What’s going on in your life?

Barack Hussein Obama: Self-Described Christian

Barack Obama: Self-Described Christian Barrack Hussein Obama describes himself as a Christian and the New York Times is almost besides itself with glee. Notice the picture and how holy Obama appears.

I like Christians, I really do. I happen to be one. But those people that routinely exhibit their Christian faith are routinely trashed by the New York Times. George W. Bush, for instance, would never get a glowing NY Times article abut his faith. Instead, we get scare stories about upcoming theocracies and how important the separation of church and state is. So why does Obama get special treatment for his faith? If the New York Times trashes most Christians but praises Obama, then it’s likely Obama is not like the other Christians. My hackles of suspicion are raised.

I repeat my repetition: liberals are going to try to split the conservative Christian vote by portraying themselves as Christian. Conservative Christianity is bad (separation of church and state! we don’t want a theocracy!) while liberal Christianity is good (wow, Obama is practically a saint!) according to liberal media.

“Be strong and have courage, for I am with you wherever you go,” Mr. Obama said in paraphrasing God’s message to Joshua.

Now, I’m all in favor of liberals quoting scripture. In fact, I’m all in favor of liberals quoting the entire bible. I think liberals (and conservatives, for that matter) that selectively quote scripture to support their position ought to be challenged by scripture the candidate doesn’t like.

As a presidential candidate, Mr. Obama is reaching out to both liberal skeptics and committed Christians. In many speeches or discussions, he never mentions religion. When Mr. Obama, a former constitutional law professor, does speak of faith, he tends to add a footnote about keeping church and state separate.

What I’ve seen in the news recently is more than just a challenge to church and state; it’s a downright hostility to any public policy that mirrors faith. The recent decision by the Supreme Court to uphold partial birth abortion – a decision Obama “strongly disagrees” with – was decided 5-4 justices. All the justices that upheld the ban had Catholic upbringing; those that voted against it did not. This same New York Times that praises the most holy Barack Obama also decries the influence of Catholics in the partial-birth abortion ban. As if any belief that a Christian might hold is automatically suspect, and Christians are OK only if they actively vote against Christian principle in order to demonstrate their progressiveness.

Color me unimpressed with the New York Times hypocrisy.

Labeling the Immoral as Immoral

What exactly is morality? And who gets to define it?

For me, I know the answer; morals come from the Most High God and are written in the Good Book. I have no qualms about labeling something society does as immoral. Just because “everybody does it” doesn’t mean it’s right.

The Vatican spoke out yesterday against evil in all its forms; nobody seems to have a problem denouncing evil, but lots of people seem to have a problem actually describing something in particular as evil. Here are some of the positions the Vatican made clear –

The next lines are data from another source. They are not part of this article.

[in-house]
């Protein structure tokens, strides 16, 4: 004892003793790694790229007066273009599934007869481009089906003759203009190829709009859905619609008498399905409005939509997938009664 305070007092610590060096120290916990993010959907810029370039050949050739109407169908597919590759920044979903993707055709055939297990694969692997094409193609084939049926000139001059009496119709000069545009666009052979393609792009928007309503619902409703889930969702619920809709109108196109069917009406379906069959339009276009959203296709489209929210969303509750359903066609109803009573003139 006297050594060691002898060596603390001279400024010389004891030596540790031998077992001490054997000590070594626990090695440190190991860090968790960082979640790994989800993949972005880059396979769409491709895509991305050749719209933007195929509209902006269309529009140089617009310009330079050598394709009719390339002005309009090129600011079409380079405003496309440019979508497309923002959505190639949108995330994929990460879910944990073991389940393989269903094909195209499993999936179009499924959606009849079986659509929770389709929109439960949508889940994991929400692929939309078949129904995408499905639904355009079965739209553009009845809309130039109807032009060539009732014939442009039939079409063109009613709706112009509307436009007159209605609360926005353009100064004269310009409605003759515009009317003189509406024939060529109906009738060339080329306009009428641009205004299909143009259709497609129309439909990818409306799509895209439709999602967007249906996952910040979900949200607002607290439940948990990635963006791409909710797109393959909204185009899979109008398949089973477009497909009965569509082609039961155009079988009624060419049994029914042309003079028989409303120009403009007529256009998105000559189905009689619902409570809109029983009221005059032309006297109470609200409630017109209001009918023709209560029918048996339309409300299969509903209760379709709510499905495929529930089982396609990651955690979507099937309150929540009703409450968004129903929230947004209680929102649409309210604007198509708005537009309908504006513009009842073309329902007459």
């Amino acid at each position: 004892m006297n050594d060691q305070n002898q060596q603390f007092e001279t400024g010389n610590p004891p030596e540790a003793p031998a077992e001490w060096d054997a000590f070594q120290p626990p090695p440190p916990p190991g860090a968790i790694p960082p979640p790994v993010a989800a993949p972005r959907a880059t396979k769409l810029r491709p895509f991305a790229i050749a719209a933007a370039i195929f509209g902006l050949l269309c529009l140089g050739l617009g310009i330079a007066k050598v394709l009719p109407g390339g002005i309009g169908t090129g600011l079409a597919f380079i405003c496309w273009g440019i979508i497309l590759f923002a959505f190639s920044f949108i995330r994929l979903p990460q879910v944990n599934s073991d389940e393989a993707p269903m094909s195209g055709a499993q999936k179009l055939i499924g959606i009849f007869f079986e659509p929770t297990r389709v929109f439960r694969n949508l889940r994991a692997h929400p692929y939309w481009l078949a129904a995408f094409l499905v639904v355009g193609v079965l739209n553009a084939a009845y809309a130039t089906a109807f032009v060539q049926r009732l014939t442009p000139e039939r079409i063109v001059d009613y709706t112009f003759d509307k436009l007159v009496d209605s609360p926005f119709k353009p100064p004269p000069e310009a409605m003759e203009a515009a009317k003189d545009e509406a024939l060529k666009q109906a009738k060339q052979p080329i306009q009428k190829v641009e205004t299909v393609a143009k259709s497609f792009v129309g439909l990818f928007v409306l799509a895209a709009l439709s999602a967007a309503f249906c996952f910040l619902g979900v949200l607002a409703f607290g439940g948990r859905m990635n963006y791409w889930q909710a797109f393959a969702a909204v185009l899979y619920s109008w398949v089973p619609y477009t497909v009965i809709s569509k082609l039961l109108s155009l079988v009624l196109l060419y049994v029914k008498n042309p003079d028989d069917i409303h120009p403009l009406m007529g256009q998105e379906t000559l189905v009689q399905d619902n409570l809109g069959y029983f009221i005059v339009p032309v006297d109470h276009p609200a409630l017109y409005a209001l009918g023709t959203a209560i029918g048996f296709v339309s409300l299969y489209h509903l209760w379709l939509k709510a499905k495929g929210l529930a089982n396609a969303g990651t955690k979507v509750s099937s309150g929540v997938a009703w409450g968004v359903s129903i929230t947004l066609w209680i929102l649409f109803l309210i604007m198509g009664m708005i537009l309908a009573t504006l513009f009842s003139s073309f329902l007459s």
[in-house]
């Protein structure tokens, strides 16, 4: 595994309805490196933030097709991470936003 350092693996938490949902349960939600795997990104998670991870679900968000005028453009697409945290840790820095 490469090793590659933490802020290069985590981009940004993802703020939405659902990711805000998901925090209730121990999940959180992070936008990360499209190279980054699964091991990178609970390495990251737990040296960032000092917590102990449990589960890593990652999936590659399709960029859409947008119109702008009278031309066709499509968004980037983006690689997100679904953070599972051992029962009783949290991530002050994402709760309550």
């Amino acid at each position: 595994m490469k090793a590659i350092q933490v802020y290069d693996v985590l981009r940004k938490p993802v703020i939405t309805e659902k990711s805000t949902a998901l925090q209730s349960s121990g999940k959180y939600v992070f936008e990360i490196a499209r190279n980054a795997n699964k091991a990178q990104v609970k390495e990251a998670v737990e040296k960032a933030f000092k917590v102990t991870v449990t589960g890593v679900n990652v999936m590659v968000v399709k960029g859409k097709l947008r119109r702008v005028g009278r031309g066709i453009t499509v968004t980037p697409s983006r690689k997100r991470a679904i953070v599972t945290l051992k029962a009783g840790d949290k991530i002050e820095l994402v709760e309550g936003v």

• newspapers and television often seem like a “perverse film about evil”
  • evil remains almost invisible because media presents it as an “expressionof human progress”
  • abortion clinics are slaughterhouses of human beings
  • gay marriage is evil
  • euthanasia is “terrorism with a human face”

This, of course, infuriates those that support immoral behavior. Mostly, I think, because they don’t like it called immoral. The darkness does not the light. But if you do not use an external reference to define immorality, how does one define immorality, and why is that method any better than using the bible?

Court Backs Ban on Abortion Procedure

Court Backs Ban on Abortion Procedure

WASHINGTON (AP) – The Supreme Court upheld the nationwide ban on a controversial abortion procedure Wednesday, handing abortion opponents the long-awaited victory they expected from a more conservative bench.

The 5-4 ruling said the Partial Birth Abortion Ban Act that Congress passed and President Bush signed into law in 2003 does not violate a woman’s constitutional right to an abortion.

The opponents of the act “have not demonstrated that the Act would be unconstitutional in a large fraction of relevant cases,” Justice Anthony Kennedy wrote in the majority opinion.

The decision pitted the court’s conservatives against its liberals, with President Bush’s two appointees, Chief Justice John Roberts and Justice Samuel Alito, siding with the majority.

Justices Clarence Thomas and Antonin Scalia also were in the majority.

It was the first time the court banned a specific procedure in a case over how – not whether – to perform an abortion.

Abortion rights groups have said the procedure sometimes is the safest for a woman. They also said that such a ruling could threaten most abortions after 12 weeks of pregnancy, although government lawyers and others who favor the ban said there are alternate, more widely used procedures that remain legal.

The outcome is likely to spur efforts at the state level to place more restrictions on abortions.